For this, we fill up the Add Palette Macro as seen in the previous screenshot.

Note that you can delete a tag (only tags created by the user) by selecting the Delete option from the contextual menu that appears when you right-click on the chosen tag.

As you can see in the previous screenshot, there is no section for describing your tag definition, syntax, attributes, etc. For that you can click on the tag name and modify the description row from the right panel of the Palette Editor or you can right-click on the tag name and select the Edit option from the contextual menu. This will open the Edit window that contains a Description section as you can see in the following screenshot:


In this section, we can write a tag description in HTML format. For example, for the <mytable> tag, we have created the following description:


<table width="300">
<tbody>
<tr>
<td><span style="color: olive;">
<strong>Name:</strong> </span> 
Scrollable table 

<span style="color: olive;"> <strong>Syntax:</strong> </span> 

 </td>
</tr>
</tbody>
</table>
<span style="color: olive;"><strong>Atributes:</strong></span>
CSS and table specific attributes

Now, closing t he Palette Editor by clicking the OK button will automatically add the new group, the tag library, and the tag into the JBoss Tools Palette as shown in the following figure (note the description that appears on mouse over).

Show/Hide

As the name sug gests, this feature allows us to customize the number of groups displayed in the palette. By default, the palette shows only five groups, but we can add or remove groups by clicking on this button, which displays the window as shown in the following screenshot.

In this window, select the groups and/or tag libraries that you want to see in the palette and deselect the on es that you want to remove from the palette.

Importing third-party tag libraries

A great facility of JBoss Tools Palette is the ability to import third party tag libraries. This can be done using the Import button, which opens the Import Tags from TLD file window as shown in the following screenshot.

Now, it is mandatory to set the TLD file, and a name for the new tag library. Optionally, we can specify a default prefix, a library URI, and a group that will host the tag library (this can be an existing group or a new one). For example, in the following screenshot you can see how we have imported the sql.tld library into a JSF project (for now, all you can do is imagine this case, but keeping this in mind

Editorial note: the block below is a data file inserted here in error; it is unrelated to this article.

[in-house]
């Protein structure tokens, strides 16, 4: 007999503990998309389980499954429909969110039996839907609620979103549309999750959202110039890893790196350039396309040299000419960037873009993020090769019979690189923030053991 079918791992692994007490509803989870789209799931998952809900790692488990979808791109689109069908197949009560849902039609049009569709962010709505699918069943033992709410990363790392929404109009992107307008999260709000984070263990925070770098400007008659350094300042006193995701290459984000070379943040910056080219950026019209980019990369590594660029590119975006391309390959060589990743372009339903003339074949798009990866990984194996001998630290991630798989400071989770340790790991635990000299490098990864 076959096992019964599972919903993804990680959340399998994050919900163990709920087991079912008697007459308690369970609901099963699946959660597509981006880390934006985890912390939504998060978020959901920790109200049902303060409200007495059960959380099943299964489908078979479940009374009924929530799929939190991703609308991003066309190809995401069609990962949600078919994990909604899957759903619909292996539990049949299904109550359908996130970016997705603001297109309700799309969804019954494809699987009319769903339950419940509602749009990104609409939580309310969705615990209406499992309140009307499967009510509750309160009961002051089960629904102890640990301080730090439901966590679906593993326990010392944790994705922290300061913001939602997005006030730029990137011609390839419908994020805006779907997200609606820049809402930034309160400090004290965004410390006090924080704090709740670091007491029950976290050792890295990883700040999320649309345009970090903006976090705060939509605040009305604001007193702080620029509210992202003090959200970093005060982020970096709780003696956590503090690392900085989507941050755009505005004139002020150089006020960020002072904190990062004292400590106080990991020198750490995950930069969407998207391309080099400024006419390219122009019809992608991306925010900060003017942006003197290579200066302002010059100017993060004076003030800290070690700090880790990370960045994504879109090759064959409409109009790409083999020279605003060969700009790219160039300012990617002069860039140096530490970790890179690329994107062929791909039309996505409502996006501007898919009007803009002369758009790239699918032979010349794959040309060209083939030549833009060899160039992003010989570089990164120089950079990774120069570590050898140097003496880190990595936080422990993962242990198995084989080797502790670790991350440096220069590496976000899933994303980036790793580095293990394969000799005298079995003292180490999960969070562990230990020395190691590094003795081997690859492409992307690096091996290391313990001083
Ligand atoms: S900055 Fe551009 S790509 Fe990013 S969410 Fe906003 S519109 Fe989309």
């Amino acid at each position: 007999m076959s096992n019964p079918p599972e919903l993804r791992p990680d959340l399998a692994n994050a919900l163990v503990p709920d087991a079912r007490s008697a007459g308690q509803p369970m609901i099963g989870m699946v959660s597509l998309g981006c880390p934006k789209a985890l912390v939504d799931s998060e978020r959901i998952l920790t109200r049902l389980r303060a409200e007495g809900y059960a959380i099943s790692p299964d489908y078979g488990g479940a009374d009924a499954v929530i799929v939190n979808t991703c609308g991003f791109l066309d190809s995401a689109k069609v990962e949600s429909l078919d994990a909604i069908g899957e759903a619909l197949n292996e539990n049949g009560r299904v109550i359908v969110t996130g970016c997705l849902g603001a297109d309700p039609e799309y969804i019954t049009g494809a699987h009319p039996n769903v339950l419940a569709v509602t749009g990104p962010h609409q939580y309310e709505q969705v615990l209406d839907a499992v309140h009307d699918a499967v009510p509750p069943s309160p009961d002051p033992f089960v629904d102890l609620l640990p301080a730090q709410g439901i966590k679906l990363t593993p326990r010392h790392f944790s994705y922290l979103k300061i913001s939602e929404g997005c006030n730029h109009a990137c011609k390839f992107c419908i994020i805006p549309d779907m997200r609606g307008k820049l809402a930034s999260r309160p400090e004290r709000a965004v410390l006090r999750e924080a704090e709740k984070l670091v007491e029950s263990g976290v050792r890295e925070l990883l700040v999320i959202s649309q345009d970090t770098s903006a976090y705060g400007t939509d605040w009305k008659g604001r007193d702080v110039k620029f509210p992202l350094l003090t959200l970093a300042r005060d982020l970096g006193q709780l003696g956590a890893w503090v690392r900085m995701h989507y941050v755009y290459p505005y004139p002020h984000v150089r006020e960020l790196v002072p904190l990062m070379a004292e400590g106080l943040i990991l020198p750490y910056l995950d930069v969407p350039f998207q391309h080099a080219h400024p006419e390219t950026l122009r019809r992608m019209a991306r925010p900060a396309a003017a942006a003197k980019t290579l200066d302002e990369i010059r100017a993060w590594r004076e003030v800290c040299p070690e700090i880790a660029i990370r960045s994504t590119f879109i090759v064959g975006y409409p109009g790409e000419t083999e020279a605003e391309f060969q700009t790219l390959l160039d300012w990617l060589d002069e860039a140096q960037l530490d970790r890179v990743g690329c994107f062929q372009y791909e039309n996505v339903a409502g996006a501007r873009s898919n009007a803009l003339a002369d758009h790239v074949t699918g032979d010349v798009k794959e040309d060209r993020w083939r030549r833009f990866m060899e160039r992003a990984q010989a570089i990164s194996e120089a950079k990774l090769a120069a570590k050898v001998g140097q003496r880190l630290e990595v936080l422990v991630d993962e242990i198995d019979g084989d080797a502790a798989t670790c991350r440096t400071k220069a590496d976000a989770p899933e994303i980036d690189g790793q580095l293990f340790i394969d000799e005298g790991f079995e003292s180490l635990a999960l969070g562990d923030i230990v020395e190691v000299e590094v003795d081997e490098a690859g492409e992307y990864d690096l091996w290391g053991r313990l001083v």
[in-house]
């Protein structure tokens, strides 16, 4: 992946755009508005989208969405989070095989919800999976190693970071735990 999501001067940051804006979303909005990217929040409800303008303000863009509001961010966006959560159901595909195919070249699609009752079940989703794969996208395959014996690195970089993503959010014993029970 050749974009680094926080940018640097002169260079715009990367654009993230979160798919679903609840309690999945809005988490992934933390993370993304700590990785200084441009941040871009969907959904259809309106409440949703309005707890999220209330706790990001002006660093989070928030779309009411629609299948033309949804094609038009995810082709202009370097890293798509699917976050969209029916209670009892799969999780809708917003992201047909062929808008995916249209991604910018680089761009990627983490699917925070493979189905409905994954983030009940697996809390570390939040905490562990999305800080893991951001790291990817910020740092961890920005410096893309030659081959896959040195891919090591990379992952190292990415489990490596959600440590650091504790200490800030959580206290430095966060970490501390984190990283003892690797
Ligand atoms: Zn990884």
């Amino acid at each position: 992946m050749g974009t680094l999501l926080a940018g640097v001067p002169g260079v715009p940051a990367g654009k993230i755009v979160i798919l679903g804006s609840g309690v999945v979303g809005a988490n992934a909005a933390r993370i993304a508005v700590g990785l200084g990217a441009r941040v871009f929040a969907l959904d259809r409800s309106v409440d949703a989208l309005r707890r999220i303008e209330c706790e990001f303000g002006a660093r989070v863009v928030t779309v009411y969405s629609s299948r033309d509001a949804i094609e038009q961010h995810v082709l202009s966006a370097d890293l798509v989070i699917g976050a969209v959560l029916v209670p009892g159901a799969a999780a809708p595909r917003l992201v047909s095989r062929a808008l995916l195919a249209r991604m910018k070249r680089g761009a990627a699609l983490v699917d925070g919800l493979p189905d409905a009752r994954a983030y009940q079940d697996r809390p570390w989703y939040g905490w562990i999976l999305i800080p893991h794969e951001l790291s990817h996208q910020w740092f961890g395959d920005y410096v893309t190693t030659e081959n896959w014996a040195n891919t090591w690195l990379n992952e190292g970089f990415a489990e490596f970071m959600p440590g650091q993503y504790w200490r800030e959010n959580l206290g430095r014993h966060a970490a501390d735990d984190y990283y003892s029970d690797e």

will help you in the following chapters, where we will create real projects):

Using tags in text files

In this section, w e will discuss inserting tags from the Palette into our text files. This is a very simple task that consists of the following steps:

  1. Navigate through the Palette until you see the tag that will be inserted.
  2. Click on this tag as you click on any button.
  3. If the tag has attributes, then you will see the Insert Tag window that allows you to customize the values of these attributes (the following screenshot represents the Insert Tag window for the <table> tag that can be found in HTML group, Table tag library). Note that if the selected tag doesn’t have any attributes to be set, then this step will be skipped and the tag will be
    inserted into your page.
  4. After you have set the values of the attributes, simply click the Finish button. This action will automatically insert the chosen tag into your page. For example, in the following screenshot you can see the effect of inserting the <mytable> tag, created in the Create a new tag section, into an empty HTML page.
  5.  If you followed Chap ter 2, then now you should have an empty project named test. Expand the test | WebContent node, right-click on it, and select New | Other option. In the New window, expand Web node and select HTML leaf. Type example
    (without the .html extension) in the File name field and click on the Finish button. Now, you have the shown example.html page and you can try to add our tag to it. Also, you can play with other tags to get used to them! In the following chapters
    this will be no more a task, it will simply be routine.

Summary

In this chapter, you have learnt how to use and customize the JBoss Tools Palette for speeding up the development process of different kinds of pages, like JSP, HTML, XHTML, etc. This will be an important skill to possess in the following chapters when we will develop projects that contain many such pages.

Comments

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About Krishna Srinivasan

He is Founder and Chief Editor of JavaBeat. He has more than 8+ years of experience on developing Web applications. He writes about Spring, DOJO, JSF, Hibernate and many other emerging technologies in this blog.

Comments

  1. Images are not available. Can you re-upload them? Thanks in advance.

    •  HI John,

      I have fixed the issue. Now all the images have been uploaded. Its missed while moving to the new blog.

      Thank you for pointing the problem.